AE: I would have to say it’s Daisy Chain. I’m not a love-poem type of writer usually, but this was about the first girl I crushed on and I adore the sweetness of it. It also gets a lot of compliments from folk used to hearing harder-hitting themes, it surprises people and shows I really do have a soft side!




HCE: Who or what would you say are the biggest influences on your writing?

AE: I don’t think I have any specific influences. Life itself would have to be my answer!




HCE: What would you say are the skills required to facilitate a successful writing workshop. At yours, do you put more of an emphasis on enjoyment or on encouraging participants to challenge themselves?

AE: For me, it’s important that folk feel comfortable, at ease. As that’s when we are most open with our pens. For me, the emphasis is on enjoyment and encouraging folk to see the best in their writing. I do like to give folk the chance to challenge themselves, and often give additional layers to prompts that are optional for those attending, but it isn’t foremost in my mind when running a workshop. The simple act of putting words on the page is.



HCE: Is there a difference, in your opinion, between poems that are good candidates for ‘the stage’ and poems that work well ‘on the page’? Or do you not segregate your work this way?

AE: I used to think so, I often thought that my slower poems, those that were perhaps densely layered or specifically structured for the page, wouldn’t translate well on the stage. I always thought ‘stage’ poems, those with a rhythm, or drama, or bardic feel, worked well on both stage and page. However, having shared some of what I would call my page poems, on stage recently, my opinion has changed. The positive reactions I’ve received have proven that they work equally well on stage as their stage-siblings!




HCE: Some of your poetry explores traumatic experiences in a raw and honest way – is this an emotionally draining thing to do? What is the top piece of advice you would give other poets for tackling heavy/personal topics in their writing?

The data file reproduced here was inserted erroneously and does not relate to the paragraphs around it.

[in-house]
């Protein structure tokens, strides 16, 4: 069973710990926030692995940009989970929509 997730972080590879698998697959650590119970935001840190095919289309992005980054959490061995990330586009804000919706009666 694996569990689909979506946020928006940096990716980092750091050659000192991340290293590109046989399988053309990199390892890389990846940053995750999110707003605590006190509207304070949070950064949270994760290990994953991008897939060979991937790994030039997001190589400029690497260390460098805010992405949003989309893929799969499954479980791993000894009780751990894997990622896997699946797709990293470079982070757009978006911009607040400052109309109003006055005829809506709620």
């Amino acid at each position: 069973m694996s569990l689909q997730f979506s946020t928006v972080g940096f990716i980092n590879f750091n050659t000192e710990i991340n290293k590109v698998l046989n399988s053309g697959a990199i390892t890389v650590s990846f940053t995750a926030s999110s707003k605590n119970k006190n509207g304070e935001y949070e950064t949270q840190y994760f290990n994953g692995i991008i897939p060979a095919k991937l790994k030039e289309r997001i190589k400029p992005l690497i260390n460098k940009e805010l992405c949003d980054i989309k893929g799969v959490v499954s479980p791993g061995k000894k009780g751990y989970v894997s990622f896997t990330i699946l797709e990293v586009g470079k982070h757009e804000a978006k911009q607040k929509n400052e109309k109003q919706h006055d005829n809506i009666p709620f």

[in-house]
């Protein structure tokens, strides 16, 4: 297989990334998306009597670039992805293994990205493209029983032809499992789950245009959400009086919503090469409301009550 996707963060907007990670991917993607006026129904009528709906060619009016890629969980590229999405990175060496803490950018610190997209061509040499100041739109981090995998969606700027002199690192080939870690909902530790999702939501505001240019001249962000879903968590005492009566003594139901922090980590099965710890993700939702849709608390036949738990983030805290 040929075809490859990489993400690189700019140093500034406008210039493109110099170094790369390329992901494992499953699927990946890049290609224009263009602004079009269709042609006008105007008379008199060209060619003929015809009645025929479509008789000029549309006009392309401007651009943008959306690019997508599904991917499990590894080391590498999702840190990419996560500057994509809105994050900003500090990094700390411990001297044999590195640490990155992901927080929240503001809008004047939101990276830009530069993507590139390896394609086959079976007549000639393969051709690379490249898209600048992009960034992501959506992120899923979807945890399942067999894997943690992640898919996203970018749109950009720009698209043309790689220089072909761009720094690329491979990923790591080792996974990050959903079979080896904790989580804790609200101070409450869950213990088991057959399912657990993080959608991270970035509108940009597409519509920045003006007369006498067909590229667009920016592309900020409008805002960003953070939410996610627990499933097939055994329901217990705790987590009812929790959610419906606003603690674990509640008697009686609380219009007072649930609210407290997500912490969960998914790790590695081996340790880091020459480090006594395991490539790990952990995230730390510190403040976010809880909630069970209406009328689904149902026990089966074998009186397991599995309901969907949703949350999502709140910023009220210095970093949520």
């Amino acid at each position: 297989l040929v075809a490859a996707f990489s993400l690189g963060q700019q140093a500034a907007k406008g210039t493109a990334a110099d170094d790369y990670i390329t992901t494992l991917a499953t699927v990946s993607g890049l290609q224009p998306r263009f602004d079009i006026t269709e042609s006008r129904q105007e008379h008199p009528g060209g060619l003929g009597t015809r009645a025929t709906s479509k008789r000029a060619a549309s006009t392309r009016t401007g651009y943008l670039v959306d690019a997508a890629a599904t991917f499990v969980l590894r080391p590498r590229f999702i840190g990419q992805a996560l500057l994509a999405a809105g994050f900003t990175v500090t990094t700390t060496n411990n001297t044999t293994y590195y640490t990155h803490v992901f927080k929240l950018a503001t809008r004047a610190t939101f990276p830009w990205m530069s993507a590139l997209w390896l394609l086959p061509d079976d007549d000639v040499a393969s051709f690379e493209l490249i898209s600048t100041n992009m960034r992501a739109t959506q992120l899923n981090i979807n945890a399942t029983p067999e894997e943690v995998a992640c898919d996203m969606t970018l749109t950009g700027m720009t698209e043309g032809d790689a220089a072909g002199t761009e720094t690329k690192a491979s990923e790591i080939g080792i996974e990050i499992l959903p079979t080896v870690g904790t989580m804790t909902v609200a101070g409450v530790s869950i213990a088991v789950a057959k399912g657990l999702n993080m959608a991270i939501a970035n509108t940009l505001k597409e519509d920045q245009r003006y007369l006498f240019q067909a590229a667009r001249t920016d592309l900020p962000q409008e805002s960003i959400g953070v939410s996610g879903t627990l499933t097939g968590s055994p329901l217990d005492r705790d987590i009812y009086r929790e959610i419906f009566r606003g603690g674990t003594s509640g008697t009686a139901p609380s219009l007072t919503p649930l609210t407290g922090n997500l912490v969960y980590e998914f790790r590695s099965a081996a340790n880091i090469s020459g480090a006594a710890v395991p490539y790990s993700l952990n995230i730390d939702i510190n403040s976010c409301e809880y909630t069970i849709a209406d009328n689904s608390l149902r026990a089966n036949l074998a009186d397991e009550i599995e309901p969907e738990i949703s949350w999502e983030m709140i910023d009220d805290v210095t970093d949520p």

AE: Yes, it can be incredibly draining. When I’m writing those poems, it can take a lot out of me emotionally, because I’m reliving it. Often in slow motion, especially if it needs a heavy edit! My biggest tip is to only write about the dark when in the light. So, if I am low mentally, I won’t write about those experiences. If I’m in a good place, I will. Because my soul can take it then. I often also reach out to friends and give them a heads up that I’m stepping into the dark poetically, and they go on standby for me, with silly memes or cute animal pics, to bring me back out of the dark.



HCE: What’s next on the horizon for you? Are you already working on a new collection/project or booked for upcoming performances?

AE: The horizon is looking sunny but full to bursting! I’ve recently announced that I have set up my own publishing business and my first author, Kate Jenkinson, has a poetry collection that is due for release this autumn. We are also publishing a poetry anthology that is “All About Animals”. Submissions are open until June 16th for folk to submit, with a release date of late summer in mind. Anthology submissions info available on all my social media. To submit, email me

We are working very hard behind the scenes to make sure Poetic Edge Publishers starts with a bang, so watch this space for that!

I am also working on my second poetry collection and a novel. Busy bee! The poetry will be a harder hit than my first collection, as it covers my childhood trauma, which is one of the reasons it’s taking so long to write. I have to ensure self-care, so it is happening in safe bursts. But I am on the home stretch!




HCE: What’s the best way for people to keep connected with you and your work, or contact you for bookings?

Website Instagram Facebook YouTube

Eventbrite Facebook Writing Group


To enquire about bookings as feature/host/tutor, please email.  



HCE: Is there anything we didn’t cover that you’d like to share with our readers?


AE: Not that I can think of!



Those Days, These Days is available direct from Ashley on their website or can be purchased through Amazon.